On appeal, defendant argues that the trial court erred in failing to enter a judgment of acquittal on the burglary count because: (1) Hale's bedroom is not a separate dwelling under the language of the burglary statutes, and (2) as a tenant, defendant had a right to be in the entire house and thus could lawfully enter or remain in any room in the dwelling. The state responds with two alternative arguments: First, a bedroom is a separate building within the meaning of the burglary statutes; second, even if a bedroom is not a separate building under the statutes, defendant committed burglary when he remained unlawfully in the bedroom with the intent to commit a crime. Because we agree with the state's latter argument, we need not address whether Hale's bedroom was a separate building under the language of the statute.
We review the evidence in the light most favorable to the state to determine whether any rational jury could have found the essential elements of the crime beyond a reasonable doubt. Cervantes, 319 Or. at 125, 873 P.2d 316.
ORS 164.225(1) provides:
“A person commits the crime of burglary in the first degree if the person violates ORS 164.215 and the building is a dwelling[.]”
ORS 164.215(1) provides:
“Except as otherwise provided in ORS 164.225, a person commits the crime of burglary in the second degree if the person enters or remains unlawfully in a building with intent to commit a crime therein.” (Emphasis added.)
ORS 164.205 provides, in part:
“(3) ‘Enter or remain unlawfully’ means:
“(a) To enter or remain in or upon premises when the premises, at the time of such entry or remaining, are not open to the public or when the entrant is not otherwise licensed or privileged to do so[.]” (Emphasis added.)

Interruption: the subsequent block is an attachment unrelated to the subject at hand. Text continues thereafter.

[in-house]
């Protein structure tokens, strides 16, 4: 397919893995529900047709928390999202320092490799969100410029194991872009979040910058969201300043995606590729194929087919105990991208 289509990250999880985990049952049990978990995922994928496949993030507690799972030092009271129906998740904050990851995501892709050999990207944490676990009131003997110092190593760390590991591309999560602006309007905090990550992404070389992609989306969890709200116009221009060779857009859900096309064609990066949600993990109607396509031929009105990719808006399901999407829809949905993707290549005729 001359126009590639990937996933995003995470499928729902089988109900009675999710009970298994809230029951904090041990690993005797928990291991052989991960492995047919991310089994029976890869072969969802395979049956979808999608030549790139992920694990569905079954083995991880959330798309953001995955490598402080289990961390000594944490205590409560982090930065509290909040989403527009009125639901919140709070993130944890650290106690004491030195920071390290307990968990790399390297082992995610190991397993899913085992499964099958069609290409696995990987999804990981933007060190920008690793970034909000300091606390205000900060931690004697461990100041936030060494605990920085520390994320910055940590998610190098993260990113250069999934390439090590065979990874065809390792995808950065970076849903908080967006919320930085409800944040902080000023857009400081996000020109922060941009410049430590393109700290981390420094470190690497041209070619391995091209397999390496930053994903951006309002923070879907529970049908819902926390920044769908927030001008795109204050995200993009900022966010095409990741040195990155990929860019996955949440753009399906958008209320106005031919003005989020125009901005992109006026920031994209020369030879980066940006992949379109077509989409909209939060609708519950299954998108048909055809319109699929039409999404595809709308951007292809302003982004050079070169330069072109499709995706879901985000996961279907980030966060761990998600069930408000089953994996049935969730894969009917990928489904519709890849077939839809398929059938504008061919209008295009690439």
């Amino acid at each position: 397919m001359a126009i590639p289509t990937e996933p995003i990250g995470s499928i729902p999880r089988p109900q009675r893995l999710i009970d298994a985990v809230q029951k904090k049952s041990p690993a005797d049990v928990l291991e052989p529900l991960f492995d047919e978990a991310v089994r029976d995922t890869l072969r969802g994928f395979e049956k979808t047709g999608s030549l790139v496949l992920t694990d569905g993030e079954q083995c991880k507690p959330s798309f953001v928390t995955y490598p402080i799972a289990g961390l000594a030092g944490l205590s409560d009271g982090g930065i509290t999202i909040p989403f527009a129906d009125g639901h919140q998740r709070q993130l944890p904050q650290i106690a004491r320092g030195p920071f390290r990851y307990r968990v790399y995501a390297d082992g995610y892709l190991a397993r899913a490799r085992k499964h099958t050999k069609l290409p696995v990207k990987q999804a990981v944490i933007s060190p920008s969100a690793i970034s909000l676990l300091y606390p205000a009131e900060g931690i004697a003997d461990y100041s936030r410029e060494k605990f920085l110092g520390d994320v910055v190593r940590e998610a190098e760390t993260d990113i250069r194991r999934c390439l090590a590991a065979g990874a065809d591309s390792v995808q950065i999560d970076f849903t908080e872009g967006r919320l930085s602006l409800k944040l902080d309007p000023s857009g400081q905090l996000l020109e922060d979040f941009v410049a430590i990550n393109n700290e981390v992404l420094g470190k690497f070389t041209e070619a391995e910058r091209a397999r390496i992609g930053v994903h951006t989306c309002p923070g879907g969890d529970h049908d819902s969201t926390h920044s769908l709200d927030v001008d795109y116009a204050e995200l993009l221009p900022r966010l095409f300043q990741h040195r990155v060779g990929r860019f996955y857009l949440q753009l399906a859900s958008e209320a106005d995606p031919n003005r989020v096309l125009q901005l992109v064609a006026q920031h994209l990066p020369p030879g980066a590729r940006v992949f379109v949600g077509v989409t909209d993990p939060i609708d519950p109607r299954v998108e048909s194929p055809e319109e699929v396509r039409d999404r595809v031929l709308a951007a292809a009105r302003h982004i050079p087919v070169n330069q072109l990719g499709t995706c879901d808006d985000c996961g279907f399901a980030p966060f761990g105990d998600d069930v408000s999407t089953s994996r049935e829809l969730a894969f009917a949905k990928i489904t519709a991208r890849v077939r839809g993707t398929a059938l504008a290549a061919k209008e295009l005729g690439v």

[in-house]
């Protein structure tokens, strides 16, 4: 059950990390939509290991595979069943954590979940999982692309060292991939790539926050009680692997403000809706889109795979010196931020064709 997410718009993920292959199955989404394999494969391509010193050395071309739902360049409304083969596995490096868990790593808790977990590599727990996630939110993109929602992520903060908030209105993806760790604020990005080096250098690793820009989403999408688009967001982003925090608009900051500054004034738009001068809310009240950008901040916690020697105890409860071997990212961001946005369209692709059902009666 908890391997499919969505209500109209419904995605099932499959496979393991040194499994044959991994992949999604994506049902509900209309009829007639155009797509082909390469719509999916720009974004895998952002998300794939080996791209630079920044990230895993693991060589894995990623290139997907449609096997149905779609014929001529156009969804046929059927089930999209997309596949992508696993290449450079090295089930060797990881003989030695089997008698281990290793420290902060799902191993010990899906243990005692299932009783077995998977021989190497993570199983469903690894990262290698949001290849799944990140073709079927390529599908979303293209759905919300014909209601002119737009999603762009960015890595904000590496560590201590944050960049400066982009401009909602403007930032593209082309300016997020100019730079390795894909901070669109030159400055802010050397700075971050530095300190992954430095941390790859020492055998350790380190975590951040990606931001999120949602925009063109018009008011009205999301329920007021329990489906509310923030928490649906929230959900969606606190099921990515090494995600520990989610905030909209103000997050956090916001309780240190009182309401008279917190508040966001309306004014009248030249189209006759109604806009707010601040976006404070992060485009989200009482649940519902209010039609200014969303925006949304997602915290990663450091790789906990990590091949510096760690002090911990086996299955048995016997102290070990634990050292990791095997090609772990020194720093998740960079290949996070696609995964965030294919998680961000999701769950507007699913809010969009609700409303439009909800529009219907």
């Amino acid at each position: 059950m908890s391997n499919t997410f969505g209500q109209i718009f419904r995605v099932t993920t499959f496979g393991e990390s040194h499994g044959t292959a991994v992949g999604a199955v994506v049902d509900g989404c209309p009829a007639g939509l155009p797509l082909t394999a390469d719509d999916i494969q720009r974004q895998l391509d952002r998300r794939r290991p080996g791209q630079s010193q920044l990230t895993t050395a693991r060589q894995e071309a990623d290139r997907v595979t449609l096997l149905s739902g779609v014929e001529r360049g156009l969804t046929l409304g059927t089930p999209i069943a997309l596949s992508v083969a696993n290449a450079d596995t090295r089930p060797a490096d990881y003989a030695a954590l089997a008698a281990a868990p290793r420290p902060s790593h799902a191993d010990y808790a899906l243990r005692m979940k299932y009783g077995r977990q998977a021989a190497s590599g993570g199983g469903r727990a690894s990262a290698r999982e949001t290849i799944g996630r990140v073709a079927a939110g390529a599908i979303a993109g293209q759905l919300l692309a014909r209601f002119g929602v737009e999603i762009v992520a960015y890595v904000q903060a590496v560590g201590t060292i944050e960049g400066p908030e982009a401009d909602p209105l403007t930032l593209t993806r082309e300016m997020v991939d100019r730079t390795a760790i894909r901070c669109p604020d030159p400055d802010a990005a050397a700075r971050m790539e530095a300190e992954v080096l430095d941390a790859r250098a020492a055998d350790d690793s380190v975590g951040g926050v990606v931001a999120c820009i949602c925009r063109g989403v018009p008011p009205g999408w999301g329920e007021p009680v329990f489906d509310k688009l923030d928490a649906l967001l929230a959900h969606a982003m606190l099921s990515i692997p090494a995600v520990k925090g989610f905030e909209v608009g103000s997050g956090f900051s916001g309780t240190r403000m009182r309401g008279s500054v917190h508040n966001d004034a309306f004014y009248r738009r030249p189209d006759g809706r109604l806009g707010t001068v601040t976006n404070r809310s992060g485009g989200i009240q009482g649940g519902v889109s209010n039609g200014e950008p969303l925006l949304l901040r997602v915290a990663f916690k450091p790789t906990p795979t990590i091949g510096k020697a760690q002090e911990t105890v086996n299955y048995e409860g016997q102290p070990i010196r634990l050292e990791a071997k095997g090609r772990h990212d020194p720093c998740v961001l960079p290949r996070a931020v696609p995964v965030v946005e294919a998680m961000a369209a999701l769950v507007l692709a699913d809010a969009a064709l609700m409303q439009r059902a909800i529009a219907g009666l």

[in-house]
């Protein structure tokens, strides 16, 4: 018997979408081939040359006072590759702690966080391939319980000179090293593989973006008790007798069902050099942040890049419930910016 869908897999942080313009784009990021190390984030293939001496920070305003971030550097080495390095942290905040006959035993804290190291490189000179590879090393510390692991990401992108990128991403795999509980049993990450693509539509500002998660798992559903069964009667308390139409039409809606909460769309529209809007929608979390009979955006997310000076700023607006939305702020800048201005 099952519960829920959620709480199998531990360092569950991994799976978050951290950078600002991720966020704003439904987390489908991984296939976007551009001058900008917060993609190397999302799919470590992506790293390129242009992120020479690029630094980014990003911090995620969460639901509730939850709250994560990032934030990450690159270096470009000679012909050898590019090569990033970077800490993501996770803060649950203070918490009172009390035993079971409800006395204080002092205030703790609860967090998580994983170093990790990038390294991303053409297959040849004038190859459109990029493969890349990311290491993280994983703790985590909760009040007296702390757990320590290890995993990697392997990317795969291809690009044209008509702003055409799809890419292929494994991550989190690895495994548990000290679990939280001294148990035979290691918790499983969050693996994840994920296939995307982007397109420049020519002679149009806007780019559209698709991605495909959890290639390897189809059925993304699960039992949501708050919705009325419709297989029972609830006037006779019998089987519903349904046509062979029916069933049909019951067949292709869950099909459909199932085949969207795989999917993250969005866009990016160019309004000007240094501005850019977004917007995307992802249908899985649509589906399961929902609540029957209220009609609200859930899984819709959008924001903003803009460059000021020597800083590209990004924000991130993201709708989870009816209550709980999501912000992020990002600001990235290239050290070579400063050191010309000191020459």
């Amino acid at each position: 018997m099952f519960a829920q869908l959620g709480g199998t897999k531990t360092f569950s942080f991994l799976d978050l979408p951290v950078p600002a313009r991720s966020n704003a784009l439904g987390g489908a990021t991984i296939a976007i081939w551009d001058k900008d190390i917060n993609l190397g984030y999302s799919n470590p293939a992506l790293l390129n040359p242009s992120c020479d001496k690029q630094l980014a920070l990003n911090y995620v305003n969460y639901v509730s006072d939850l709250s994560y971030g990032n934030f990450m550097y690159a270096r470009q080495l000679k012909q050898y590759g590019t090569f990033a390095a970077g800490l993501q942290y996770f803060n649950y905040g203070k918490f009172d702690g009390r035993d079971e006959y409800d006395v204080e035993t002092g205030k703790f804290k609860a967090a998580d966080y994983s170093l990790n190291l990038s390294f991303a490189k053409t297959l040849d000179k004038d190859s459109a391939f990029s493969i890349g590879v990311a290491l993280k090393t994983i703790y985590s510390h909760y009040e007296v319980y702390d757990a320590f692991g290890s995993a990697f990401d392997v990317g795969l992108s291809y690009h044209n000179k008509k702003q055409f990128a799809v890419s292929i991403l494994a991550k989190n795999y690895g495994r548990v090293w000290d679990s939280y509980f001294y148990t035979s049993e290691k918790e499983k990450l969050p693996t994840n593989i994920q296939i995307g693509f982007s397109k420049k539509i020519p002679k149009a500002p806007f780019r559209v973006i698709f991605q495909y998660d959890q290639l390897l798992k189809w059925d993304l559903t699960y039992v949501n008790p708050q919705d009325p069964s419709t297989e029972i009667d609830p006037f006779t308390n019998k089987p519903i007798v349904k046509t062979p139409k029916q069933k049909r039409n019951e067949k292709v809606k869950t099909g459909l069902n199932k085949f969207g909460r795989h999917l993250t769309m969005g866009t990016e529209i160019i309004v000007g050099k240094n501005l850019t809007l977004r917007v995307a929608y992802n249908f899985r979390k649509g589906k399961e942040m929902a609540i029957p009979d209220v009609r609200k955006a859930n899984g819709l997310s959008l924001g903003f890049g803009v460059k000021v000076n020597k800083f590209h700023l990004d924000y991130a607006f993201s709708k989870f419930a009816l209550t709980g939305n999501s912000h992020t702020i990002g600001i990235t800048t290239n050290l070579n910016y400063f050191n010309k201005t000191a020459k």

In State v. Felt, 108 Or.App. 730, 732, 816 P.2d 1213 (1991), rev. den. 313 Or. 75, 828 P.2d 457 (1992), we addressed a similar issue, namely, whether the defendant “unlawfully remained” in the victim's home after receiving permission to enter. In Felt, the victim allowed the defendant, a former boyfriend, into her home to use the phone. Id. Once inside, the defendant asked the victim for a hug, then a kiss. Id. When she refused to kiss him and pushed him away, the defendant slapped her, threw her on the bed, and raped her. Id. The defendant was convicted of burglary in the first degree. Id. On appeal, we held that, because the victim had consented, the defendant was privileged to enter and remain in the victim's home to use the phone and to hug her. Id. at 733, 816 P.2d 1213. However, when she refused to kiss him and pushed him away, the defendant no longer was within the scope of consent given and was no longer privileged to remain in the dwelling. Id. at 733-34, 816 P.2d 1213.
This case is similar to Felt in that, although defendant had consent to enter and remain in certain parts of Hale's house-namely the common areas and the room he rented from Hale-defendant lacked consent to enter Hale's bedroom. To enter or remain unlawfully under the burglary statutes requires proof of an unprivileged or unlicensed entry or stay. Defendant's right to be in the house was conditioned on the requirement that he not enter Hale's bedroom. Thus, a rational jury could have found that, once defendant entered Hale's bedroom in violation of the oral rental agreement, he no longer was licensed or privileged to remain in the house. The trial court did not err by letting the jury determine whether, by remaining in the house with the intent to commit theft, defendant was guilty of burglary in the first degree.